The staff is also keeping an eye out for such problems as fluid retention in heart failure patients, and side effects of new medications the patient is taking to recover from a cardiac event. “If someone is having a problem, a call is made to the doctor right then instead of waiting for the next office visit,” de Velasco says.

In addition to supervised physical activity, cardiac rehab programs also offer counseling and support groups — some of which welcome a patient's spouse or other family members — that cover everything from healthy cooking techniques to incorporating physical activity in your daily routine to when it's safe to resume sexual activity. Some programs also teach relaxation techniques, such as meditation and yoga.

“I felt like I left the hospital with no tools to deal with what happened to me,” de Velasco says. Cardiac rehab changed that. “At first I felt apprehensive, but as I was able to do more, I had more confidence. When you have a heart attack, you feel very much out of control. When I got my confidence back, I felt very much back in control of my life.”

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How To Choose A Cardiac Rehab Facility

Your first step is to check that the program is certified by the American Association of Cardiovascular and Pulmonary Rehabilitation (AACVPR). (Visit and click on “Searchable Certified Program Directory,” which is found under the Resources tab.)

There are roughly 2,600 cardiac rehab centers nationwide, according to AACVPR's Marie Bass; of these, her organization has certified 1,432 centers.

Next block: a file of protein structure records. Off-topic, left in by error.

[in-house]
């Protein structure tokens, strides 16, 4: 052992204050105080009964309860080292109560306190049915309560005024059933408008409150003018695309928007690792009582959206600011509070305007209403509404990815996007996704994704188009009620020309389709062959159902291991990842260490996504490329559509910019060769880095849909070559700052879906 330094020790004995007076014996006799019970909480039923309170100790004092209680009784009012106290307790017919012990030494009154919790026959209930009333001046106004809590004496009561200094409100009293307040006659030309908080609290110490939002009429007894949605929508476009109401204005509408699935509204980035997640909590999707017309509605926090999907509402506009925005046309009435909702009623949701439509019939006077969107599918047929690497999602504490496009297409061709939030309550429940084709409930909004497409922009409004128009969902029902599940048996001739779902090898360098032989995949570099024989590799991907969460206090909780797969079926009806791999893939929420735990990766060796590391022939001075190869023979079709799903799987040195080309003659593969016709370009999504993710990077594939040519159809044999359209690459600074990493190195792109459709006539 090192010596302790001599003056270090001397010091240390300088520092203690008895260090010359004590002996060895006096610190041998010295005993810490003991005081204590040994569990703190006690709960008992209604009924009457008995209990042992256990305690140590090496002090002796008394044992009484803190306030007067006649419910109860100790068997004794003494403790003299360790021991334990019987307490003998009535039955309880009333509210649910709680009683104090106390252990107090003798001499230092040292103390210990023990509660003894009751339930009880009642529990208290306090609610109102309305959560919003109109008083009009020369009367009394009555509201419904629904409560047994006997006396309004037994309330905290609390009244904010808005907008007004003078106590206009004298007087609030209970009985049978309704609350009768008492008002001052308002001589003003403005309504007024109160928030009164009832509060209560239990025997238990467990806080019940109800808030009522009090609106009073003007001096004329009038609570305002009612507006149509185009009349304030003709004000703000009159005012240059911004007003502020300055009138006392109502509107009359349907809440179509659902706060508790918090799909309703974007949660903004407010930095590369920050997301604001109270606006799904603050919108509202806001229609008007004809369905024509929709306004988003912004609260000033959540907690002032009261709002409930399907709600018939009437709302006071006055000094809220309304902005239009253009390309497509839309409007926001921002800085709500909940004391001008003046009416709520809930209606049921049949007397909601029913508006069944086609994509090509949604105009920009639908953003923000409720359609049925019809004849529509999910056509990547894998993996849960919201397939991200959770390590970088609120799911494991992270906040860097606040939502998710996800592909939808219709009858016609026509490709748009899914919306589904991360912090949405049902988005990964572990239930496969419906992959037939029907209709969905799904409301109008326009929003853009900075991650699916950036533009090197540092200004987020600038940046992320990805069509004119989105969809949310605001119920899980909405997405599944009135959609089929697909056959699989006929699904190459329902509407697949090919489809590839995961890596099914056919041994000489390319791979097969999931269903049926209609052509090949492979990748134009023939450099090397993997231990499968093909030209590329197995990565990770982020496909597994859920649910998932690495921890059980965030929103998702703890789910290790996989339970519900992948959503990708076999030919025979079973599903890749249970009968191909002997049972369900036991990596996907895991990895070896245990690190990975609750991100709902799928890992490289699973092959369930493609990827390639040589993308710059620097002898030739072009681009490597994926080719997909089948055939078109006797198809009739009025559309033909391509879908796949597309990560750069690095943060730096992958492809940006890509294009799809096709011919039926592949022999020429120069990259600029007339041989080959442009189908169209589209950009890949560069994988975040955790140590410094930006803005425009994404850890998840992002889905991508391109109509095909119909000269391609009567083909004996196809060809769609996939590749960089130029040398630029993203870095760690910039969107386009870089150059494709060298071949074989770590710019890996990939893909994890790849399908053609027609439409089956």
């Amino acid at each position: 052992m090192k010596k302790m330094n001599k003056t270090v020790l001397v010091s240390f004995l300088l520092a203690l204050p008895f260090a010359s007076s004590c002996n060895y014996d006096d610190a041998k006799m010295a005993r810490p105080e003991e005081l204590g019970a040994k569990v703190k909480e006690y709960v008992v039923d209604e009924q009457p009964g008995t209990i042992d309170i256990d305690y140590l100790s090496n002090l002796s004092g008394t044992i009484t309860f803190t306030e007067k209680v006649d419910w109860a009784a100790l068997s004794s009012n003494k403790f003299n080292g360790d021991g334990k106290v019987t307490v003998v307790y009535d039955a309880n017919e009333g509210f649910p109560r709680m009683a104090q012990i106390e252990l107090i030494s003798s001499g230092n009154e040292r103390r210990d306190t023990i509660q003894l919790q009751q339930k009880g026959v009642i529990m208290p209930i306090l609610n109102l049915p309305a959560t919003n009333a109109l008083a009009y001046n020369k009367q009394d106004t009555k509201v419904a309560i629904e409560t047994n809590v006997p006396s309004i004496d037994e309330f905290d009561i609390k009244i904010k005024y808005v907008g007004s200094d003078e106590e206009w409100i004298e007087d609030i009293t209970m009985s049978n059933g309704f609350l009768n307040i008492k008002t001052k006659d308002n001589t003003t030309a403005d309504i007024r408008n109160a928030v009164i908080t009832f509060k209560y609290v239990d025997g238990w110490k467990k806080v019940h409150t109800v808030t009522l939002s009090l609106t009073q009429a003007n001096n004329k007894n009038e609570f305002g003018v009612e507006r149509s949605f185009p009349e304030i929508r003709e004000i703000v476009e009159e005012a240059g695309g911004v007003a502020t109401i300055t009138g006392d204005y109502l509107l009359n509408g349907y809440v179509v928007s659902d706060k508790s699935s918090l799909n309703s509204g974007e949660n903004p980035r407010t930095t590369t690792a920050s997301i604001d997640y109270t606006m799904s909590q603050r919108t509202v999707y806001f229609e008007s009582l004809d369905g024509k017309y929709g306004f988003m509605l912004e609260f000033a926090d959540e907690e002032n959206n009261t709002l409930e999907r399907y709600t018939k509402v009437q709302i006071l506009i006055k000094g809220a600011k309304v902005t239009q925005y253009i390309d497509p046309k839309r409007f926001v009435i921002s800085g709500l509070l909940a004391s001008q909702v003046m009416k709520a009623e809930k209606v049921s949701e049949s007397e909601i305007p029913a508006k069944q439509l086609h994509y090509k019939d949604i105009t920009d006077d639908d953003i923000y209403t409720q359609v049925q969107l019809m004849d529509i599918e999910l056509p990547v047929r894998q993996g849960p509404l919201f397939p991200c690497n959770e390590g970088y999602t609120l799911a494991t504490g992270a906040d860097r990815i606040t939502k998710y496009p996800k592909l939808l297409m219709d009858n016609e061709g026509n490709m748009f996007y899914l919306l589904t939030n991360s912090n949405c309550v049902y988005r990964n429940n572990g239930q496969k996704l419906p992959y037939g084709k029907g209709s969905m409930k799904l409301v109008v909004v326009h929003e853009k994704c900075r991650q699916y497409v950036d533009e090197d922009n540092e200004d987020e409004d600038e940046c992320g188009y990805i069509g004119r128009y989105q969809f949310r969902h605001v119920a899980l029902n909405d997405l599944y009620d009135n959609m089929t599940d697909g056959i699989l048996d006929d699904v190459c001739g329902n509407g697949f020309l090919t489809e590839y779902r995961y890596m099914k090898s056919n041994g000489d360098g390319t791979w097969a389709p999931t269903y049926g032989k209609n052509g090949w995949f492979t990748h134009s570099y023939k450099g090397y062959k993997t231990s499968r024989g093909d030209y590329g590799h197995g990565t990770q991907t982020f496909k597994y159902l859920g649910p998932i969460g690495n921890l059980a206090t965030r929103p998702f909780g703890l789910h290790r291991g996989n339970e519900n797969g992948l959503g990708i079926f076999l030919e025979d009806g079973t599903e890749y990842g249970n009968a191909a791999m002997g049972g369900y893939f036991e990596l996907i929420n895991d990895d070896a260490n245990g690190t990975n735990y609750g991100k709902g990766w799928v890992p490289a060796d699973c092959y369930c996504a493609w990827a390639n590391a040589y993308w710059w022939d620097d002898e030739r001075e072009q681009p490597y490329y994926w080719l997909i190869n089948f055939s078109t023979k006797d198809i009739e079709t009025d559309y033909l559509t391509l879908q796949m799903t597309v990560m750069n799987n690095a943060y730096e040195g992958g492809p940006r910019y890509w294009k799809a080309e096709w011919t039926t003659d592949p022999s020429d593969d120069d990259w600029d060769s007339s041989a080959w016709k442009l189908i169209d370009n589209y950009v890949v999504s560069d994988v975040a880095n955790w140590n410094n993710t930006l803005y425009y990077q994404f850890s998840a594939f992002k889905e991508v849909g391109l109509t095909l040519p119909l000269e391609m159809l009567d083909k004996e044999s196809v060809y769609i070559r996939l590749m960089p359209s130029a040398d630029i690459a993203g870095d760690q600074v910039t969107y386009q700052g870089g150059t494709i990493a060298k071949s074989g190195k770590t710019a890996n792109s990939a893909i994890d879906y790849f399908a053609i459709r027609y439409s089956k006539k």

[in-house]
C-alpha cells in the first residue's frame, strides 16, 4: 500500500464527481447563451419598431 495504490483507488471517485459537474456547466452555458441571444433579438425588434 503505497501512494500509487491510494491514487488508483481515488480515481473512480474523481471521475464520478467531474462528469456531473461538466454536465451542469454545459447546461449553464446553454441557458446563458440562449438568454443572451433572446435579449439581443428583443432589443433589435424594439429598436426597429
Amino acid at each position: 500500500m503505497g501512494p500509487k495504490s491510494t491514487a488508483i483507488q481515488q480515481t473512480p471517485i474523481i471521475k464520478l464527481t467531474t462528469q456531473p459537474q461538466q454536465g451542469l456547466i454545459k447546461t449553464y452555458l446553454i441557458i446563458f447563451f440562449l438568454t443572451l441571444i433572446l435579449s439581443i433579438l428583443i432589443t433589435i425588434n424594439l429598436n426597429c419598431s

The answers to these questions will help you rule in or rule out facilities that you will want to take a look at in person:

□ Does staff include trained cardiac nurses, exercise specialists, dietitians, mental health specialists?

□ Is there a doctor on the premises?

□ Is the staff ratio one for every four patients?

□ Is staff certified for basic and advanced life support skills (BLS and ACLS)?

□ Does the program offer workshops and counseling?

□ Are assessments and treatment plans individualized?

□ Will someone on staff file your insurance claim?

□ Will the staff stay in regular contact with your cardiologist?

□ Is there an open-ended post-rehab program that allows patients to continue to exercise at the facility for a fee?

When you're visiting a facility, look for these features:

□ Is there a variety of equipment like treadmills, elliptical trainers, stationary bicycles and step machines?

□ Are some pieces of equipment modified for elderly patients?

□ Are free weights, wall pulleys and rowing machines available?

© 2009 American Heart Association, Inc.